The Complete Guide to Roof Trusses: Design, Cost, Framing & More

When it comes to roof trusses, you need to consider everything from design to cost to the pros of using trusses instead of stick framing a roof. If you’re looking for a complete guide for roof trusses, then you’ve come to the right place.

You can use the links below to navigate throughout the guide:

1. Pros of Using Roof Trusses Instead of Stick Framing

2. Pricing Roof Trusses    

3. How to Order Trusses

The Pros of Using Roof Trusses Instead of Stick Framing

The pros of using roof trusses drastically outweigh the pros of stick framing. Sure, there may be an instance where stick framing is your only option, and that is understandable. But 99% of the time, a roof truss is going to give you so much more.

Here are the pros of trusses:

-Roof trusses are actually engineered – all of our trusses have an engineer seal on them which means they have met universal standards.

-Trusses are built in a controlled environment out of the elements of weather. This means the building process isn’t affected by rain or snow.

-Trusses span greater distances without having to be supported.

-Trusses are manufactured with computer-controlled saws, leading to greater accuracy, tighter fits, fewer mistakes, and less lumber waste. It’s simply more exact.

-We waste very little lumber when we build our roof trusses, which means we save more on lumber per truss we build. Try doing that with stick framing.

-Trusses are built on the ground and then lifted into place on existing walls. This eliminates more chances for people to fall and experience an accident.

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Pricing Wood Trusses for Any Project: A Step-By-Step Guide

We wish we could provide an exact answer to the question – how much will my roof trusses cost?

Although we can’t provide the exact bottom-line number (without further consultation), what we can provide is a thorough pricing guide to help you understand how wood roof trusses are priced for homes, buildings and all projects.

Below you’ll learn about the most common roof truss design and how it’s priced for projects. You’ll also learn about other designs and how pricing is affected by the change in design. And to conclude, we’ve provided a simple home design with common dimensions as an example to help you understand the complete pricing process.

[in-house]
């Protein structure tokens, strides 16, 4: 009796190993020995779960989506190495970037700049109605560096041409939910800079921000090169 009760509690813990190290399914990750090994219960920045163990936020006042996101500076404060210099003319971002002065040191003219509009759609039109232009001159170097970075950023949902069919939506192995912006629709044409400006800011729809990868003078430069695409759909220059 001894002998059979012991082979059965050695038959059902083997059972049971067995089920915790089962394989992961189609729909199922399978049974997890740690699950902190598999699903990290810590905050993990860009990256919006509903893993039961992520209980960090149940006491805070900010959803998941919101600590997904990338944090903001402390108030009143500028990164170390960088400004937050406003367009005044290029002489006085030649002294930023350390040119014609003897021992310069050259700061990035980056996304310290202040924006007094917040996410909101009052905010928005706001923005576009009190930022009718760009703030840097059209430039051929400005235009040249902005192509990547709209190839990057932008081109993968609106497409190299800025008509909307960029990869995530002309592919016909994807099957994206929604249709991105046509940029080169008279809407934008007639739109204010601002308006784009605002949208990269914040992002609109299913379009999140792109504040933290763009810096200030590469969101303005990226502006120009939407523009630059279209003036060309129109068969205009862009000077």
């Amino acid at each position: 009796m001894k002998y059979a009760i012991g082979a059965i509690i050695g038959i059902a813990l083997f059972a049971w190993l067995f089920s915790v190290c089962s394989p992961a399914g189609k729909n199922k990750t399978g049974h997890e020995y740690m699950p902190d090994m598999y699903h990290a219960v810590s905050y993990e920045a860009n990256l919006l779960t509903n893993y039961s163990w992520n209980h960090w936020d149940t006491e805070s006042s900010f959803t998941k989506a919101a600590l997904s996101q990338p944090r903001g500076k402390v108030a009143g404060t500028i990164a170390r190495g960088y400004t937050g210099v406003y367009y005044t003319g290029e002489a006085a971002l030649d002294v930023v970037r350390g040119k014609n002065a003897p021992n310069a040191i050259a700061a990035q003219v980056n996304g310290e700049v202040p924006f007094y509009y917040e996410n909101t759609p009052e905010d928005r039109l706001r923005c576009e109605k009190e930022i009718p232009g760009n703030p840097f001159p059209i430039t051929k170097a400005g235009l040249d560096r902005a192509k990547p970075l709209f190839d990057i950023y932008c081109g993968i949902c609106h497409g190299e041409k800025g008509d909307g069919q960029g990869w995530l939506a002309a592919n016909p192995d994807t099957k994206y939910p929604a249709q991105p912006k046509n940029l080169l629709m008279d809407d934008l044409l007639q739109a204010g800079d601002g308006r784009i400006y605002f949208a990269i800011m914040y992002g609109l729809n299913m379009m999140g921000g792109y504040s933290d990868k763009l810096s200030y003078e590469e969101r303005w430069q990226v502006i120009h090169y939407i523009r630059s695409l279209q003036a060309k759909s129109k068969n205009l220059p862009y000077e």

[We’ve updated prices based on the current 2018 market and cost of lumber – read more about that here]

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How to Match an Existing Gable Roof & The Truss Design

Adding on to a house or structure is a great way to get more room without building an entire new house! There are several important things to know about matching existing roofs and how to do it depending on what style of roof you have, the roof truss design, and how you want to add on.

Categories of House Additions

There are two main categories that additions fall under most of the time:  T-shaped & continued.

house trusses

gable roof

Either the addition is added to form a T-shape to the house with the ridge running perpendicular to the main house roof, or the addition is continued on the end of the house making it longer with the ridge running the same way as the existing house.

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Premanufactured Wood Trusses Provide a Solution for Labor Shortage

Premanufactured wood trusses offer a solution to the building industry labor shortage. There is currently a significant labor shortage among home framers and carpenters. Contractors find it increasingly difficult to keep up with the housing demand and operate in a cost- and time-effective manner.

Framing Labor Shortage

“Eight-five percent of builders reported a shortage of framing subcontractors, compared to “only” 77 percent who reported a shortage of framers directly employed,” according to July 2017 NAHB/Wells Fargo HMI study.

This is significant, considering that new home sales were 8.3 percent higher in 2017 than in 2016, reaching 608,000 homes in 2017. This is part of a steadily rising trend since 2011. (Reference)

NAHB/Wells Fargo HMI Study Results on labor shortage

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Wood Trusses Rank With Engineered Wood Products

There has been an incredible amount of research and development put into the strength, design, and manufacturing of trusses. Trusses and groups of trusses have been built and tested to the breaking point so the exact strength of a truss is known. Do all trusses have the same strength? Are trusses all user friendly? The answer is no due to the nature of framing and not all lumber has the same grade, density, and quality. Does it make a difference what grade of lumber is used and how the finished truss looks? Yes!